Meeting the Challenges of Commercial Fleet Management

From repairs to logistics and everything in between, maintaining a commercial fleet presents a huge range of challenges that can trip up even the most experienced professionals.

Fleets have many moving parts to maintain and new technology has made maintenance even more difficult. According to Greg Wyatt, Commercial Fleet Manager for PetroChoice, the most important aspect of fleet managing is keeping down time to a minimum. Having a vehicle out of service can lead to losses in production and extended down time can be a major drag on efficiency, customer satisfaction and profitability.

“There is a Service Technician shortage and getting trucks repaired in a timely fashion is always a challenge,” Wyatt said. “Modern trucks are very complex and troubleshooting sophisticated electronic systems, especially exhaust after-treatment systems, is challenging.”

Related: Learn more about PetroChoice’s products and services for commercial vehicles

Wyatt said having a thorough inspection protocol during the maintenance process is important, and it’s something that too few fleet managers focus on. He also called out record keeping, scheduling and not utilizing oil analysis as weak spots for many in the industry.

“In most cases, fleet directors have not been shown the many potential benefits of testing and do not realize that this analysis can prevent costly system failures,” he said.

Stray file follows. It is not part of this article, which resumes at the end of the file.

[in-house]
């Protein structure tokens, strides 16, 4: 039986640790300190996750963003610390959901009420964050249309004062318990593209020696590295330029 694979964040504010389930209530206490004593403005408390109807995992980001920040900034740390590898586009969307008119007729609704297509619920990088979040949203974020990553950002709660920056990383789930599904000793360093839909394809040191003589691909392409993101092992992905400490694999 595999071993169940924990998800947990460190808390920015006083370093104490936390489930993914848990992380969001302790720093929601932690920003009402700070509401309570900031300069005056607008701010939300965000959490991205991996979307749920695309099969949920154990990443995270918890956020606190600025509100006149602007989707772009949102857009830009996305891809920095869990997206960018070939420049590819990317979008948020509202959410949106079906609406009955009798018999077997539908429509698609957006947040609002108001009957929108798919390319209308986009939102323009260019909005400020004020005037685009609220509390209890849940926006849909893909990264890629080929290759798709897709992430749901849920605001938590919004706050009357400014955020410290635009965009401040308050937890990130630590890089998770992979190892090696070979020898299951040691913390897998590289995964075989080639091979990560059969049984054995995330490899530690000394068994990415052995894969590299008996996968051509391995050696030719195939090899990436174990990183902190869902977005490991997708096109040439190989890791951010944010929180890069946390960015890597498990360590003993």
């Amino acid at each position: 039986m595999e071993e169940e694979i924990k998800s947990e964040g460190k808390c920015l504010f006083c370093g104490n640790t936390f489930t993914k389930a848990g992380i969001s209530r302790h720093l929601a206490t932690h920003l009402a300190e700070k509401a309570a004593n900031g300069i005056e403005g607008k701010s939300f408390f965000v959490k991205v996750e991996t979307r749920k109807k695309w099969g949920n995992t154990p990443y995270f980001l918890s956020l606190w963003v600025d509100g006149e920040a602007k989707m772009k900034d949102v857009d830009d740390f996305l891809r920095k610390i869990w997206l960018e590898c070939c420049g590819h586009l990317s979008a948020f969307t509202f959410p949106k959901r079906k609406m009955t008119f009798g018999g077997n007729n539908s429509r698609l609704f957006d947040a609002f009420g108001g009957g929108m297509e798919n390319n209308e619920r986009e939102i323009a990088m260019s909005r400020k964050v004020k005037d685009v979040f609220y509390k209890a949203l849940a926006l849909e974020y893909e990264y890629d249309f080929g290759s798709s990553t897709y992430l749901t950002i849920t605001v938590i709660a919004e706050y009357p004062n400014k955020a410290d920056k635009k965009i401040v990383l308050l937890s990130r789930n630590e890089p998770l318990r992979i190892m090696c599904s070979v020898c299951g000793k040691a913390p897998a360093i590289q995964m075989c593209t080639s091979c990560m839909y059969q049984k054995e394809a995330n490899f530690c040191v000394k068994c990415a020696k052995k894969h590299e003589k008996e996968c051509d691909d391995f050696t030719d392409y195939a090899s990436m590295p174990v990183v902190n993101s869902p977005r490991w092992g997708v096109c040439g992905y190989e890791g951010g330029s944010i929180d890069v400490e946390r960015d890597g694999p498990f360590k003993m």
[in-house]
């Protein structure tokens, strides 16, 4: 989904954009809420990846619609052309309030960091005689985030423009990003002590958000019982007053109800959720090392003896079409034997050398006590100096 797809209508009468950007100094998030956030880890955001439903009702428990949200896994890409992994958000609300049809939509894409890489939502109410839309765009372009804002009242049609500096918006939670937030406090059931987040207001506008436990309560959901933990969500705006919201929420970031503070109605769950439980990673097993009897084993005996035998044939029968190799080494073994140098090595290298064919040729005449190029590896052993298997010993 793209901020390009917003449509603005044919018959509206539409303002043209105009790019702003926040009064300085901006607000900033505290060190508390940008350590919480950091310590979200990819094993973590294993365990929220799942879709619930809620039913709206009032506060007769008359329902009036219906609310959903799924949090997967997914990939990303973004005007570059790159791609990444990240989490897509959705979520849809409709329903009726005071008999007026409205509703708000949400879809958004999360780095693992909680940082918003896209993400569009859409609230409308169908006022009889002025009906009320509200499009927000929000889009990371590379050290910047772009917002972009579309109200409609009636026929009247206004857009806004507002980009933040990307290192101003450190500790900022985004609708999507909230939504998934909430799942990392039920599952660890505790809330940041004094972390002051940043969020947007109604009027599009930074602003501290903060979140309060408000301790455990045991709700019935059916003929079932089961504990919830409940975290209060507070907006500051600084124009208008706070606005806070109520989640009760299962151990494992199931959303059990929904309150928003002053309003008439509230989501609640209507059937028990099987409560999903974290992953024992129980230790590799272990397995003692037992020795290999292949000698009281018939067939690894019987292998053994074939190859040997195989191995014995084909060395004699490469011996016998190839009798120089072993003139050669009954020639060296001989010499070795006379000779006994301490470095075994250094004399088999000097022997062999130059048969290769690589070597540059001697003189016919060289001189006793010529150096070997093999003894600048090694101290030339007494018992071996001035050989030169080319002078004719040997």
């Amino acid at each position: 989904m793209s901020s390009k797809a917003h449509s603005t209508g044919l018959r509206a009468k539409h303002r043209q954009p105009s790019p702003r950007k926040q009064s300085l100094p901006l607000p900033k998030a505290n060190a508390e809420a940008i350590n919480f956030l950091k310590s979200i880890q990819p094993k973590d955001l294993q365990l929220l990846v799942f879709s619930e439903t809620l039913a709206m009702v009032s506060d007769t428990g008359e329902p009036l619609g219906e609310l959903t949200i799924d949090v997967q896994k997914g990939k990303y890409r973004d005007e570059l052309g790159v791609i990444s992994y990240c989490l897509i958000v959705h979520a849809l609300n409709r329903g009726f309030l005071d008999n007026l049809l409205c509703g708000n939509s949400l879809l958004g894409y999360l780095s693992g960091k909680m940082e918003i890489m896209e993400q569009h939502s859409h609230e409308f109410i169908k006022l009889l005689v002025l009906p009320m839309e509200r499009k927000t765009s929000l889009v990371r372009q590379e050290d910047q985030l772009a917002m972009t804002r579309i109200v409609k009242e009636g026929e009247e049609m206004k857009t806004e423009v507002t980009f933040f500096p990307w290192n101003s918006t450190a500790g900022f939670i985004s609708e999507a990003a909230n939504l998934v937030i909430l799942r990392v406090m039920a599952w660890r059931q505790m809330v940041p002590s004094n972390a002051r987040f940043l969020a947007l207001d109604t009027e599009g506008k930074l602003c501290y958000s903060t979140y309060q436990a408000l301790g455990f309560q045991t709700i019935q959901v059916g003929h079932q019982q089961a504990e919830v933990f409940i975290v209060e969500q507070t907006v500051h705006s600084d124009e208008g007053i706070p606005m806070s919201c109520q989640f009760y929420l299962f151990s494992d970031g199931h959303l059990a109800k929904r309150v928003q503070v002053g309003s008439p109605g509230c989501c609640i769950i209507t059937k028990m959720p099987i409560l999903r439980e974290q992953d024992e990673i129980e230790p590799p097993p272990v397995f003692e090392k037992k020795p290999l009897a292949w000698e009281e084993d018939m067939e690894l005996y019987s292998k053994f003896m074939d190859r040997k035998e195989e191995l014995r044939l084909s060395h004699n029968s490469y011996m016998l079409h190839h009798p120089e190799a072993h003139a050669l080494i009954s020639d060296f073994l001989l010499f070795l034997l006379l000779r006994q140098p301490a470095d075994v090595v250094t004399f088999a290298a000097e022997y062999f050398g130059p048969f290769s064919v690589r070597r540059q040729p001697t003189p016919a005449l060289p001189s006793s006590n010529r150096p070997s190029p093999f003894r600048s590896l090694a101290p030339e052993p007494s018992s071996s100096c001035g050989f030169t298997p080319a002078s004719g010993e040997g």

As truck engines evolve with technological advances, fleet managers need to keep re-evaluating the lubricants they are using in their vehicles. Wyatt said he sees the industry continue to rely on conventional 15W-40 motor oils while most OEMs have moved on to other products.

“All major OEM’s are currently factory-filling with 10W-30 API CK specified oils,” Wyatt said. “These oils are designed for today’s modern engines. They are proven to reduce wear at start-up and can provide significant fuel savings especially on large fleets. In addition, use of synthetics for transmission and differentials provides significantly extended service life and component life lowering the fleet total cost of ownership.”

Related: New Bill Would Exempt Small Trucking Companies from ELD Mandate

Newer technology can help streamline the maintenance process and provide valuable insight on all aspects of a vehicle.